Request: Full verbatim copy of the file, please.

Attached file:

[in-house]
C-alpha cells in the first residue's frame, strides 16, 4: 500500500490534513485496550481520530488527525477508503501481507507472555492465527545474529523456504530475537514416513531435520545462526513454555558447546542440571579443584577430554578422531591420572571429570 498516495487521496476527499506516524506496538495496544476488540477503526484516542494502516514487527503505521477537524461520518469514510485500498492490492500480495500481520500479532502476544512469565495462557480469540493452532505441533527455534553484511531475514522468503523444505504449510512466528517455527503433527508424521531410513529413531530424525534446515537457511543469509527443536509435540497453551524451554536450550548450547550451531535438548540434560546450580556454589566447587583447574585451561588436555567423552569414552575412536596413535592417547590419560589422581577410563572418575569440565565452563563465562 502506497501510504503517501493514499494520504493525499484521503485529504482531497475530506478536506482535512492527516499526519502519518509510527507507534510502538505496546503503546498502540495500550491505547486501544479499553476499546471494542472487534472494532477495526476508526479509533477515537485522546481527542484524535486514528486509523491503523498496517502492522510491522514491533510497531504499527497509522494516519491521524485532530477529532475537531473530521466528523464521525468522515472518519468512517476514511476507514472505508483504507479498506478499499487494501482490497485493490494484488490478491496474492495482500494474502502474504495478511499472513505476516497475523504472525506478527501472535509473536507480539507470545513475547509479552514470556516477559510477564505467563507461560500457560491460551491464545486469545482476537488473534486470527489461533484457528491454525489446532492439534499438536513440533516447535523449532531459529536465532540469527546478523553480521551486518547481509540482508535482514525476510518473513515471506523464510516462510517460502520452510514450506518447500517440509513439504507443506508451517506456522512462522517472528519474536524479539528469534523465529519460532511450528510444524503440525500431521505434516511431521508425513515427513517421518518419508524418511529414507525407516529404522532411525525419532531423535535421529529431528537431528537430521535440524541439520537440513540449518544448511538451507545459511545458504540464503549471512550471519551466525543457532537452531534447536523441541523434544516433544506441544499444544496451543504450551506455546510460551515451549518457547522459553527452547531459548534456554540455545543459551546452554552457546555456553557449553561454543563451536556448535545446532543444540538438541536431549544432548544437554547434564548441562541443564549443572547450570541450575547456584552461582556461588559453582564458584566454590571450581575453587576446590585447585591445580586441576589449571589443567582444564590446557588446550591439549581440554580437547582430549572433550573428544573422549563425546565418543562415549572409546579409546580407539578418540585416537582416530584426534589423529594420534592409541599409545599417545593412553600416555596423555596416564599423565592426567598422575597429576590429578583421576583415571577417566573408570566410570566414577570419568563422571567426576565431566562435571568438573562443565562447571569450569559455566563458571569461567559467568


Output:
[in-house]
C-alpha cells in the first residue's frame, strides 16, 4: 500500500490534513485496550481520530488527525477508503501481507507472555492465527545474529523456504530475537514416513531435520545462526513454555558447546542440571579443584577430554578422531591420572571429570 498516495487521496476527499506516524506496538495496544476488540477503526484516542494502516514487527503505521477537524461520518469514510485500498492490492500480495500481520500479532502476544512469565495462557480469540493452532505441533527455534553484511531475514522468503523444505504449510512466528517455527503433527508424521531410513529413531530424525534446515537457511543469509527443536509435540497453551524451554536450550548450547550451531535438548540434560546450580556454589566447587583447574585451561588436555567423552569414552575412536596413535592417547590419560589422581577410563572418575569440565565452563563465562 502506497501510504503517501493514499494520504493525499484521503485529504482531497475530506478536506482535512492527516499526519502519518509510527507507534510502538505496546503503546498502540495500550491505547486501544479499553476499546471494542472487534472494532477495526476508526479509533477515537485522546481527542484524535486514528486509523491503523498496517502492522510491522514491533510497531504499527497509522494516519491521524485532530477529532475537531473530521466528523464521525468522515472518519468512517476514511476507514472505508483504507479498506478499499487494501482490497485493490494484488490478491496474492495482500494474502502474504495478511499472513505476516497475523504472525506478527501472535509473536507480539507470545513475547509479552514470556516477559510477564505467563507461560500457560491460551491464545486469545482476537488473534486470527489461533484457528491454525489446532492439534499438536513440533516447535523449532531459529536465532540469527546478523553480521551486518547481509540482508535482514525476510518473513515471506523464510516462510517460502520452510514450506518447500517440509513439504507443506508451517506456522512462522517472528519474536524479539528469534523465529519460532511450528510444524503440525500431521505434516511431521508425513515427513517421518518419508524418511529414507525407516529404522532411525525419532531423535535421529529431528537431528537430521535440524541439520537440513540449518544448511538451507545459511545458504540464503549471512550471519551466525543457532537452531534447536523441541523434544516433544506441544499444544496451543504450551506455546510460551515451549518457547522459553527452547531459548534456554540455545543459551546452554552457546555456553557449553561454543563451536556448535545446532543444540538438541536431549544432548544437554547434564548441562541443564549443572547450570541450575547456584552461582556461588559453582564458584566454590571450581575453587576446590585447585591445580586441576589449571589443567582444564590446557588446550591439549581440554580437547582430549572433550573428544573422549563425546565418543562415549572409546579409546580407539578418540585416537582416530584426534589423529594420534592409541599409545599417545593412553600416555596423555596416564599423565592426567598422575597429576590429578583421576583415571577417566573408570566410570566414577570419568563422571567426576565431566562435571568438573562443565562447571569450569559455566563458571569461567559467568